TSLP elicits IL-33-independent innate lymphoid cell responses to promote skin inflammation

Brian S. Kim, Mark C. Siracusa, Steven A. Saenz, Mario Noti, Laurel A. Monticelli, Gregory F. Sonnenberg, Matthew R. Hepworth, Abby S. Van Voorhees, Michael R. Comeau, David Artis

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603 Scopus citations


Innate lymphoid cells (ILCs) are a recently identified family of heterogeneous immune cells that can be divided into three groups based on their differential developmental requirements and expression of effector cytokines. Among these, group 2 ILCs produce the type 2 cytokines interleukin-5 (IL-5) and IL-13 and promote type 2 inflammation in the lung and intestine. However, whether group 2 ILCs reside in the skin and contribute to skin inflammation has not been characterized. We identify a population of skin-resident group 2 ILCs present in healthy human skin that are enriched in lesional human skin from atopic dermatitis (AD) patients. Group 2 ILCs were also found in normal murine skin and were critical for the development of inflammation in a murine model of AD-like disease. Remarkably, in contrast to group 2 ILC responses in the intestine and lung, which are critically regulated by IL-33 and IL-25, group 2 ILC responses in the skin and skin-draining lymph nodes were independent of these canonical cytokines but were critically dependent on thymic stromal lymphopoietin (TSLP). Collectively, these results demonstrate an essential role for IL-33- and IL-25-independent group 2 ILCs in promoting skin inflammation.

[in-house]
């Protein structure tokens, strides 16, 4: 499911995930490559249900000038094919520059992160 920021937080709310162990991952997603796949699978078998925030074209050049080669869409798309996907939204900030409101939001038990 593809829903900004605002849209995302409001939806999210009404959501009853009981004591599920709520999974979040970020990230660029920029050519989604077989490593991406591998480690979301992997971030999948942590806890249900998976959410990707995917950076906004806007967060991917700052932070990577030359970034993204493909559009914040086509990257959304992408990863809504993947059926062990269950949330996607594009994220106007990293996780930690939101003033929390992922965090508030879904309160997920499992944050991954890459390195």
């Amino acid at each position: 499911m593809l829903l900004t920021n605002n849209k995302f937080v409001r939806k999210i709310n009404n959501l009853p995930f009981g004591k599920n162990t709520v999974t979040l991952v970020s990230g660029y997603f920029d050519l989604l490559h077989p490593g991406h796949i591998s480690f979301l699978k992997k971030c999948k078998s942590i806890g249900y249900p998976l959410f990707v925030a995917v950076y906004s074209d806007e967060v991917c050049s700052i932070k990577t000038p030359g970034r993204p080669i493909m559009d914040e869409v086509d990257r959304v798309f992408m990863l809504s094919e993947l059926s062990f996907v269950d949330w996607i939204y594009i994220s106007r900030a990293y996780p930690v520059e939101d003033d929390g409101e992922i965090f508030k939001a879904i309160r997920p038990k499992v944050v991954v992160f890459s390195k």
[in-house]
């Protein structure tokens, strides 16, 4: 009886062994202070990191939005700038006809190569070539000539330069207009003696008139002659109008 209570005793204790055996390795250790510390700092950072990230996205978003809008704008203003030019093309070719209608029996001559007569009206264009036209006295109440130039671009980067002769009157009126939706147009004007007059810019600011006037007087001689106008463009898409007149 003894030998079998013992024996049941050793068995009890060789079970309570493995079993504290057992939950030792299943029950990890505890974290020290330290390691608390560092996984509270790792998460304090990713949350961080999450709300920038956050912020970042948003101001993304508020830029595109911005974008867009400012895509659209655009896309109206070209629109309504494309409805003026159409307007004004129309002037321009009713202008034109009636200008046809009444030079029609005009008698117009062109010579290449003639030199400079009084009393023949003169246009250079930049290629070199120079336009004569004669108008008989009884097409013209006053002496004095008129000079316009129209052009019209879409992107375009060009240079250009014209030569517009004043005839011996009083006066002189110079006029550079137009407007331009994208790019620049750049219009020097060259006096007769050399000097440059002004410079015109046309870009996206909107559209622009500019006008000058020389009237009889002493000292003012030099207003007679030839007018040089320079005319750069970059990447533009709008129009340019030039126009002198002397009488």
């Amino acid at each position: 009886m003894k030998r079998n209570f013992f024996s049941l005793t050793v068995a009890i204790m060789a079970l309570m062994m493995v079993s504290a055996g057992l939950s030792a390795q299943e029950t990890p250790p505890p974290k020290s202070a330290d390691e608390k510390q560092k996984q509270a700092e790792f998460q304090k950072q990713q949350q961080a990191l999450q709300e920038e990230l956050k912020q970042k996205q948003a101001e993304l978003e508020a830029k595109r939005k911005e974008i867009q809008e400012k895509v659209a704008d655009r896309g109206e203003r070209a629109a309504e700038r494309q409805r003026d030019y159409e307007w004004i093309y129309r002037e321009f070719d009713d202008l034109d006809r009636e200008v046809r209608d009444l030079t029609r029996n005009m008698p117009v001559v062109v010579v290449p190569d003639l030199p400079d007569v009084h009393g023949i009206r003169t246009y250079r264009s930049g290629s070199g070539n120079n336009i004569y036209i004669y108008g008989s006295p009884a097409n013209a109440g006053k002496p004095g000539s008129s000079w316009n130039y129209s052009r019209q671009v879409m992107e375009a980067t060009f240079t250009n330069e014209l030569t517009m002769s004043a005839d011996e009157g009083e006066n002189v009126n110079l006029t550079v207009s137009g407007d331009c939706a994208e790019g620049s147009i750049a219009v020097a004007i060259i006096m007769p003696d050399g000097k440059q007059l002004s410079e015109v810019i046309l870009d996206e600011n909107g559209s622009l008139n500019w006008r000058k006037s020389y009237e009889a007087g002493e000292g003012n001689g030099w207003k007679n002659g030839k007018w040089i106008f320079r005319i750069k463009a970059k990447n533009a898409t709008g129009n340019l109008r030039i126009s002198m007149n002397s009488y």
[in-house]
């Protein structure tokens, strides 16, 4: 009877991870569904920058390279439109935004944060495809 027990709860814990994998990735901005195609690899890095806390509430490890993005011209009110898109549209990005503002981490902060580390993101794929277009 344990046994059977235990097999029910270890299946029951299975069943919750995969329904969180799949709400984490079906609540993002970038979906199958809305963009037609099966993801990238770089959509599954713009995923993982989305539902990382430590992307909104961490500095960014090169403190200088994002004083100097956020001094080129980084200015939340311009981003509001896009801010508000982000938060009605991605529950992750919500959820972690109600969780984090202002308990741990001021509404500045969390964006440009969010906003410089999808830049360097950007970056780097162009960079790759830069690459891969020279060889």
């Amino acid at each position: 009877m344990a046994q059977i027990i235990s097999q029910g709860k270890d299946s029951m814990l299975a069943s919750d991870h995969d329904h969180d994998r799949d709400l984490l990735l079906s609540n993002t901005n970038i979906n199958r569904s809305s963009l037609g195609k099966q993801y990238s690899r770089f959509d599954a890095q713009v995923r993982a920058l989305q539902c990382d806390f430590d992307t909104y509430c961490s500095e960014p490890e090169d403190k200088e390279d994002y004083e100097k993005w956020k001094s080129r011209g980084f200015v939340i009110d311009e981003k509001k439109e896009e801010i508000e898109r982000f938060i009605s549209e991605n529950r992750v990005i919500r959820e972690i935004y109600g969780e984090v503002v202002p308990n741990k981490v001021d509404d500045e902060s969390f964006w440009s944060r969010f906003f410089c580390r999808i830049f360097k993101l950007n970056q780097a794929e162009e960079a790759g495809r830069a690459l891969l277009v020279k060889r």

Original languageEnglish
Article number170ra16
JournalScience translational medicine
Issue number170
StatePublished - Jan 30 2013


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